The beanshell is something that, I think, was specially engineered to support the JDE, and particularly the code completion stuff.  In JDEE, emacs starts up a Java VM and runs the beanshell class, in comint (command interpreter) mode.  Then emacs can send commands to this beanshell thing, commands like "Tell me what you know about the class named 'foo'". And the beanshell reflects on foo and returns the result, which would include public methods and properties, and so on.

In my last post i said that the CSDE basically copied all this stuff over and did a search-and-replace (s/java/csharp).  That's obviously not gonna work in general, and in particular with the beanshell.  But we do have this Powershell thing in .NET land, don't we?  Maybe you've heard of it.  And I already put together a working powershell comint mode for emacs.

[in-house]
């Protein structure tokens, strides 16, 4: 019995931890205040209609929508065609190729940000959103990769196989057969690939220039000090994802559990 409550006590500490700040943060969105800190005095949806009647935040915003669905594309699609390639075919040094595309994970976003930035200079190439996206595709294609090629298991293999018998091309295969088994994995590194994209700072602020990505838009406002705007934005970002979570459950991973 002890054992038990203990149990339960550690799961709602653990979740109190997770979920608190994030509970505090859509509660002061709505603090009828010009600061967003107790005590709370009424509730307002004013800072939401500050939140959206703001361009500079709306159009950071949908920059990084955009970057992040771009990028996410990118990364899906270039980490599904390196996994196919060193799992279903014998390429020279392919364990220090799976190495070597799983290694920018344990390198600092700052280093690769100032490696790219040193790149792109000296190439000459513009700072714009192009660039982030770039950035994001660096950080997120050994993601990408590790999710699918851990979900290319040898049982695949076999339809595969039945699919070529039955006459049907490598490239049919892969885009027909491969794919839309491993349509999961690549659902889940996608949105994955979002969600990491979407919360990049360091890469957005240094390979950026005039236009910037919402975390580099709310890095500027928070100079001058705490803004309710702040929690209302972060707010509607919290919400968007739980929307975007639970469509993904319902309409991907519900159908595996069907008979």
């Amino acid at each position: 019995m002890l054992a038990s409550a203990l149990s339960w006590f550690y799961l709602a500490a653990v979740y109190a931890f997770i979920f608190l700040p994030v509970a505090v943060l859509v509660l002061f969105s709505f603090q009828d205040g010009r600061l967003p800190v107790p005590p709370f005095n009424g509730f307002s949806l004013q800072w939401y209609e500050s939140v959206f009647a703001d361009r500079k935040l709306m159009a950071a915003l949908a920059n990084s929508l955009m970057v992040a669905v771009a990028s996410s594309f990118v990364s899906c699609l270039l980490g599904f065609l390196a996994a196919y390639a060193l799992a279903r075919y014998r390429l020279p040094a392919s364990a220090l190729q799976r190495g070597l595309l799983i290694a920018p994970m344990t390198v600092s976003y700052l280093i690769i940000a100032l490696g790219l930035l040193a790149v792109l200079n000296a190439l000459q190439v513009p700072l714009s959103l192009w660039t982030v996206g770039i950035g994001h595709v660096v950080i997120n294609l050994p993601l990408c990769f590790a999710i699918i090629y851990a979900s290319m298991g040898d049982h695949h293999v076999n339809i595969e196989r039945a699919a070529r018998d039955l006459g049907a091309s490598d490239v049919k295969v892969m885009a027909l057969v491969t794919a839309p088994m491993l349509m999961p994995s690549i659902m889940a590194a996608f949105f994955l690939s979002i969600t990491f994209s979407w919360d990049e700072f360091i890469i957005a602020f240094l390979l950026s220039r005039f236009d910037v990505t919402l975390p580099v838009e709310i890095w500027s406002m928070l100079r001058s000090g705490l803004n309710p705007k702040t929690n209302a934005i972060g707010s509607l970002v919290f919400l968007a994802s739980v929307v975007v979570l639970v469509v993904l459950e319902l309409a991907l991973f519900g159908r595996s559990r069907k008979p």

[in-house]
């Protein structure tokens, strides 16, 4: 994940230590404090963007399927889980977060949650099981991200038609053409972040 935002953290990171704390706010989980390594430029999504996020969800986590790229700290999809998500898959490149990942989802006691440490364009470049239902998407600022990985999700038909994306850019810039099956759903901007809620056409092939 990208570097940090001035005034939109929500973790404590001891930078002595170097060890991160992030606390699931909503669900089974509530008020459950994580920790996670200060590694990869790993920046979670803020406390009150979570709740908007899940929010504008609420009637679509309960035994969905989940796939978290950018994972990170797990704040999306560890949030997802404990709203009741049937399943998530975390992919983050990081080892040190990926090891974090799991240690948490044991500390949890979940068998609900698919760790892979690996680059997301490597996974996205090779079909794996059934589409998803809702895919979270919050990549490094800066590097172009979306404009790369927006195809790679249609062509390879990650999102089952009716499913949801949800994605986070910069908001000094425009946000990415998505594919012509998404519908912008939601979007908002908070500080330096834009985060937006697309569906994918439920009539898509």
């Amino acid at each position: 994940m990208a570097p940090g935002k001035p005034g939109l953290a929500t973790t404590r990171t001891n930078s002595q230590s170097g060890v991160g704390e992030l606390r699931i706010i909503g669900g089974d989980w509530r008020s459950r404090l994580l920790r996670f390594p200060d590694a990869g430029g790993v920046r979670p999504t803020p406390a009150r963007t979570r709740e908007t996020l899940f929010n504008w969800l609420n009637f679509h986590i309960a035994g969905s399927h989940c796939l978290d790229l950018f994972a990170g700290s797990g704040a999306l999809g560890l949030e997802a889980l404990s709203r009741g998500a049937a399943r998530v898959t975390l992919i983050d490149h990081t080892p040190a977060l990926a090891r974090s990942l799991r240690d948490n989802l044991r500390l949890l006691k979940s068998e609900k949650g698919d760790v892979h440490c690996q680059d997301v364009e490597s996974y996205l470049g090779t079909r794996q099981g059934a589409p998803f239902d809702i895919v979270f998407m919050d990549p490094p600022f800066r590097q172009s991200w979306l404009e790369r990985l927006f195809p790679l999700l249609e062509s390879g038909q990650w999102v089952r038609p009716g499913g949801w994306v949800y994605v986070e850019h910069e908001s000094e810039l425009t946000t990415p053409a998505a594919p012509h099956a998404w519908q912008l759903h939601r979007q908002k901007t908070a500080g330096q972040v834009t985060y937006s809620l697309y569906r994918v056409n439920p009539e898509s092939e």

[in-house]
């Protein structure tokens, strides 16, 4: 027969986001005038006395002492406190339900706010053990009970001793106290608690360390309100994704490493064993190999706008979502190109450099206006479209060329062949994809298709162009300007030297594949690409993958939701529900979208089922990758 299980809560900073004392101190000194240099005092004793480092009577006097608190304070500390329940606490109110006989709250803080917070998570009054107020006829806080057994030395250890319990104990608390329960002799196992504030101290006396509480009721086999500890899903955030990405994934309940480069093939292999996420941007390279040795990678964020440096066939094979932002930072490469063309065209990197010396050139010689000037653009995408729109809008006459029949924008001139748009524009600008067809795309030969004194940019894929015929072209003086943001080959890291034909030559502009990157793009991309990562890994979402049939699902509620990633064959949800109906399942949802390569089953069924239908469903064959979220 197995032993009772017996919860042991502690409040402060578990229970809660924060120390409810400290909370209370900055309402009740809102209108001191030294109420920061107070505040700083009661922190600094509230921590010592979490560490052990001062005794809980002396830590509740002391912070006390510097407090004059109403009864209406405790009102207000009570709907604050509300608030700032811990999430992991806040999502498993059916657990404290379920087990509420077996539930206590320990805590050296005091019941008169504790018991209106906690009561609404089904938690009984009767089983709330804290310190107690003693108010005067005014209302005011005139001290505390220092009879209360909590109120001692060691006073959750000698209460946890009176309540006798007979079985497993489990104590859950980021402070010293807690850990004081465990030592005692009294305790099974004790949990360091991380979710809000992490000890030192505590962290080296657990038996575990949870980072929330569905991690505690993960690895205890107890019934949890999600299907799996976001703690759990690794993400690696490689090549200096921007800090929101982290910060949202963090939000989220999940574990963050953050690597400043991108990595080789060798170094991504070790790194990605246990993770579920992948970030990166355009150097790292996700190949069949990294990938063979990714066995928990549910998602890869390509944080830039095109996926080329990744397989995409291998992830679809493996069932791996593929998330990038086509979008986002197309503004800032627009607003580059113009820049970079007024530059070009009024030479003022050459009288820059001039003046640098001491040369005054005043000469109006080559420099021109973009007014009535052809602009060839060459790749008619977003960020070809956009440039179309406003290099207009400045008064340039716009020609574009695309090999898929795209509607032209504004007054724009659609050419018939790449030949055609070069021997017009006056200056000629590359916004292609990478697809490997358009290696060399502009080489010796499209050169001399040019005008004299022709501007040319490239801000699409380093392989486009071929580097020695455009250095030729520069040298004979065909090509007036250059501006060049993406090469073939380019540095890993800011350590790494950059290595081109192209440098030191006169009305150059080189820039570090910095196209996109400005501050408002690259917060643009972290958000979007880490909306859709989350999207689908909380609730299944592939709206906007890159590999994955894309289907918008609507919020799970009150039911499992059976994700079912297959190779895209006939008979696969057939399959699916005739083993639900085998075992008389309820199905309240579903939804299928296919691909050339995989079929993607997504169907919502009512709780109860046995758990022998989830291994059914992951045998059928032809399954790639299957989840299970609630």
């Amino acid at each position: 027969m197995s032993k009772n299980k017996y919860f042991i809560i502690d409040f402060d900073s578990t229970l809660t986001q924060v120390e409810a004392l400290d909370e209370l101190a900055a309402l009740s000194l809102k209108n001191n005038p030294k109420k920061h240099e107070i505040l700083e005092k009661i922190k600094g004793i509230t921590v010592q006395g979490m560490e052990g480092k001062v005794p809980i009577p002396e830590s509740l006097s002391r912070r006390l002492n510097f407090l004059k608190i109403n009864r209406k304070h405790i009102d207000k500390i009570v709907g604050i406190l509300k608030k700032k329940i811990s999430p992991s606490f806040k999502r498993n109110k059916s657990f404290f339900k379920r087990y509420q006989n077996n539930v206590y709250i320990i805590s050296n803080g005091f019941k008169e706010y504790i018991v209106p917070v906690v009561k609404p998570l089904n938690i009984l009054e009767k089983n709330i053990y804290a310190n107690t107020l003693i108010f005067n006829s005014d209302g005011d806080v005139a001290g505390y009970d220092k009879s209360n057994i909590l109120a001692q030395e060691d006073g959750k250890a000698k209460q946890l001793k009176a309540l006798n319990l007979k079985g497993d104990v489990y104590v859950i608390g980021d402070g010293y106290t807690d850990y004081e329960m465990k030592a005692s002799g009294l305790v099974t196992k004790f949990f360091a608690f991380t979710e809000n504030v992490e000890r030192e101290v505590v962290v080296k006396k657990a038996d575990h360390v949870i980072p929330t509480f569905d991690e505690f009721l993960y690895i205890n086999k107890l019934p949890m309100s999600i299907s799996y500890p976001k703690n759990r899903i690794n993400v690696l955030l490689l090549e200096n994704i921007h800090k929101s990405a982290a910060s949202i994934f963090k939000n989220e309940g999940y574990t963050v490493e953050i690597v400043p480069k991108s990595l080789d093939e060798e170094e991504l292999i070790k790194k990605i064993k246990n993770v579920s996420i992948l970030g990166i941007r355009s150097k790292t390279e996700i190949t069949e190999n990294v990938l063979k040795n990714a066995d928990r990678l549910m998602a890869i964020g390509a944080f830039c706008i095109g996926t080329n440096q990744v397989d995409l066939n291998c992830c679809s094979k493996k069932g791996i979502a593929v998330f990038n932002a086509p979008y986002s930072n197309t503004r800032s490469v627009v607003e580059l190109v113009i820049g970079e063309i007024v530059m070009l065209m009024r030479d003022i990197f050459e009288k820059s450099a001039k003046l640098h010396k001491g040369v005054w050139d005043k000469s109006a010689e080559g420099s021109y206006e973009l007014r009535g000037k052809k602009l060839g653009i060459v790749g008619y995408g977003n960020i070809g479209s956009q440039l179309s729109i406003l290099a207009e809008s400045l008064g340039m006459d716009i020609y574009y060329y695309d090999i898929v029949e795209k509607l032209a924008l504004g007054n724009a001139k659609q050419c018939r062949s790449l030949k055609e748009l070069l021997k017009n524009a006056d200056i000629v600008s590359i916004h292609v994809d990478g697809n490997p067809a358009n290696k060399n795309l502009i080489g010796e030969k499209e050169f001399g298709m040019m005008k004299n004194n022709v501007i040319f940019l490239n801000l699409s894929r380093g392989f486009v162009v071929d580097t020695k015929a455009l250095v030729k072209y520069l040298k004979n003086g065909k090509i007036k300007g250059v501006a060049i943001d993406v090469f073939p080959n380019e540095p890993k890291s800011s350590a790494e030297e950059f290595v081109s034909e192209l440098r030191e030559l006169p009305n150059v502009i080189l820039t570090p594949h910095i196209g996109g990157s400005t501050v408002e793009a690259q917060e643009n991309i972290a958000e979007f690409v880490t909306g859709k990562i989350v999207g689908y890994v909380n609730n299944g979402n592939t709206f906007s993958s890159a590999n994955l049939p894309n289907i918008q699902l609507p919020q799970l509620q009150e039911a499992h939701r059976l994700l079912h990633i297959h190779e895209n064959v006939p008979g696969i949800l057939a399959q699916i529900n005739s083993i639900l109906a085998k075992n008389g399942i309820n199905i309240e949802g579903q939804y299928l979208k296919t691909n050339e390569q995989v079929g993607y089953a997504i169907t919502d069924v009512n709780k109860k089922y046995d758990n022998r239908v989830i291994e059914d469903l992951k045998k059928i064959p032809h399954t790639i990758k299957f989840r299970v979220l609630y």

Just now I wrote a little TypeInfo class that exposes a single public static method, GetTypeInfo(). It uses reflection to list the members of a named class.  I can load that TypeInfo() class into Powershell and interrogate types like this:

  [System.Reflection.Assembly]::LoadFrom("c:\\dinoch\\dev\\dotnet\\TypeInfo.dll");

  [Ionic.Reflection.Utilities.TypeInfo]::GetTypeInfo("System.Data.SqlClient.SqlCommand",
                                  "System.Data, Version=2.0.0.0, Culture=neutral, PublicKeyToken=b77a5c561934e089");

  [Ionic.Reflection.Utilities.TypeInfo]::GetTypeInfo("System.Xml.XmlReader",
                                  "System.Xml, Version=2.0.0.0, Culture=neutral, PublicKeyToken=b77a5c561934e089");

  [Ionic.Reflection.Utilities.TypeInfo]::GetTypeInfo("System.DateTime",
                                  "mscorlib, Version=2.0.0.0, Culture=neutral, PublicKeyToken=b77a5c561934e089");

 

This is pretty much what beanshell does for JDE.  Now to figure out how to return the information in the way that CSDE can use it.

I know, I know.  I said I didn't want to write a code completion thing for C# in emacs.  But the various building blocks are all just sitting there, ready to be stitched together.  It's not far off. 

[ Update:  for the next installment in this drama, see the next post.]